Artifact: Voigt Cream Flakes Box

It seems a bit silly to be writing a whole entry on an old box.  Even as I type this I can imagine readers saying “Really? Out of all the cool things you could have chosen … you chose a box?!”  And I can confidently reply – Yes, I really did choose to write about a box.   But, if I may defend myself, it’s not just any old box.  It’s a historical box used back in the late 1800’s (and through the early 1900’s) for Cream Flakes (cereal) produced by the Voigt Cereal Company.

Although the Voigt Family has a special place in the heart of Grand “Rapid-ians” due to their contribution to food production and the, now, famous home, I chose this box for another reason.  I could have scoured the museum achieves for day’s looking for the perfect item.  Maybe one of the pretty dresses, or a tea set, or even an old armoire.  But this box (and many others like it) stood out for two reasons … material use and reusability.

The box, as you would expect, functions to ship the individual boxes of cereal from location to location – just like today’s boxes right?  This box, however, is made of wood, so it stands up to weather conditions and, as my second point, is reusable!  It ceases to amaze me that most aspects of the big “Green Movement” we’ve all been hearing about was actually a way of life 100+ years ago.  People were conserving their resources and investing in quality products.  They didn’t do it to keep up with society – it was simply how people lived.

These crates saw multiple shipments throughout its life span (unlike the cardboard boxes that often get thrown away after one use) and could be re-purposed at the end of its life.  Like so many other things from this era purpose was breathed into everything that was made.  Society didn’t have time to mess around with meaningless trinkets, like banana slicers (yes, it’s a real thing) or poorly made furniture from the chain store that will only last a few years.  Many people from this time really invested in things; they purchased and valued what they had.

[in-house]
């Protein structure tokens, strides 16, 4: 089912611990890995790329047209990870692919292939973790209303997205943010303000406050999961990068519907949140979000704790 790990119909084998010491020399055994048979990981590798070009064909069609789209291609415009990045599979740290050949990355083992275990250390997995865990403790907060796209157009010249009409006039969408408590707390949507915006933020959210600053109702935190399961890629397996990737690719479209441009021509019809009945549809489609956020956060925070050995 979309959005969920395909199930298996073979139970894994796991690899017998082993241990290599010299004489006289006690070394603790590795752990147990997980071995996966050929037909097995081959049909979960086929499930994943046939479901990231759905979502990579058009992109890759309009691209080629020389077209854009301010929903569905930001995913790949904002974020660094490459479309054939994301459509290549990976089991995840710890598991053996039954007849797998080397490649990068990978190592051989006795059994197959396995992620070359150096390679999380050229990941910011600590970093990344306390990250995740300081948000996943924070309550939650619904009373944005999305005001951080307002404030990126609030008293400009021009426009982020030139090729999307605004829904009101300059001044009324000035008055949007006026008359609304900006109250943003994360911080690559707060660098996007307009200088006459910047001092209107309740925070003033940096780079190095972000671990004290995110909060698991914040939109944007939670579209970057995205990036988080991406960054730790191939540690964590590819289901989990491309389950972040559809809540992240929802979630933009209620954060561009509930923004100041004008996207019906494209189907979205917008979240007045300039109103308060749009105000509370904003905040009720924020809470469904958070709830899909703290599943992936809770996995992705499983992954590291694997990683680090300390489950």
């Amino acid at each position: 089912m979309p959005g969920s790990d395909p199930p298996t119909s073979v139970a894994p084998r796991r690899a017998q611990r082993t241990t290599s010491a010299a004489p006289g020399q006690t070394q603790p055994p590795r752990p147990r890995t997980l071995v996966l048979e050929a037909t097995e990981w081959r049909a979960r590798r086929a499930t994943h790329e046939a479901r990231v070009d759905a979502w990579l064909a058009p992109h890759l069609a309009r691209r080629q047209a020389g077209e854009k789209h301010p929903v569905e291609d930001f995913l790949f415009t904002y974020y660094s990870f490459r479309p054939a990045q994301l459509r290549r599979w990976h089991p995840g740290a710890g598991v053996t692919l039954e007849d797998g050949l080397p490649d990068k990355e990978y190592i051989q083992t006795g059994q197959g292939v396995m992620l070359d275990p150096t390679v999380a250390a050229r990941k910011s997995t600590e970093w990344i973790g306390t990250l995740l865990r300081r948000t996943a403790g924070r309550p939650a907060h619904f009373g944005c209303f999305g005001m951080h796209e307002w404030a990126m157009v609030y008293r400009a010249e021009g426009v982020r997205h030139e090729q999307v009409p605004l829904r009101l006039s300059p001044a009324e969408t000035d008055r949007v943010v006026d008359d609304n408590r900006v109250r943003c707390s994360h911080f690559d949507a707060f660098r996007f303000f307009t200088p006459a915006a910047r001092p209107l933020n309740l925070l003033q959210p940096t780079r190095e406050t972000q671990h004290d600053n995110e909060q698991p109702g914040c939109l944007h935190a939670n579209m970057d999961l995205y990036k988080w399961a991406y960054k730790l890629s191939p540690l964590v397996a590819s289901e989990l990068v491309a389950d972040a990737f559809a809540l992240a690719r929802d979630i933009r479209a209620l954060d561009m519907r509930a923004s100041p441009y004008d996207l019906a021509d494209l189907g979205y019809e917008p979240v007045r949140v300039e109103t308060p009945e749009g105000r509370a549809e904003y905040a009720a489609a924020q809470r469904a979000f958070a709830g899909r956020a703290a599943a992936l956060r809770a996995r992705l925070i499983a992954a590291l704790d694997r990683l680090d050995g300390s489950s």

Although I have a pretty strong opinion on investing in quality products, I tend to fall short of the goal.  Most of the items I have are low-quality, cheap, and from the chain stores.  I try to convince myself that it’s “Ok”, because I’m still a college student trying to work her way through school, however that’s really not a good excuse.

So now my question to you: Why spend money on an item that will only last a year when you can invest in more expensive solution that will last 2, 3, or even 4 times longer?

 

I moved to Grand Rapids, MI three years ago to attend Kendall College of Art and Design (KCAD).  In the past three years I have gotten involved in many community engagement events, have been introduced to the world of sustainable practices, and have attended both Grand Rapids Community College and Aquinas College as a guest student.  I currently am the president of the Kendall Green Council (https://www.sites.google.com/site/kgreencouncil/) and work with the Community Sustainability Partnership (www.grpartners.org) through my work-study with Gayle DeBruyn.  I have also become involved in several churches in the area and have most recently become a strong supporter of the Omega House.  These opportunities have all come together in my blog in an effort to share my experiences with others (www.sustainingknowledge.blogspot.com).  I’ve been fortunate to receive many opportunities through my move to Grand Rapids and look forward to advancing in the community as a professional.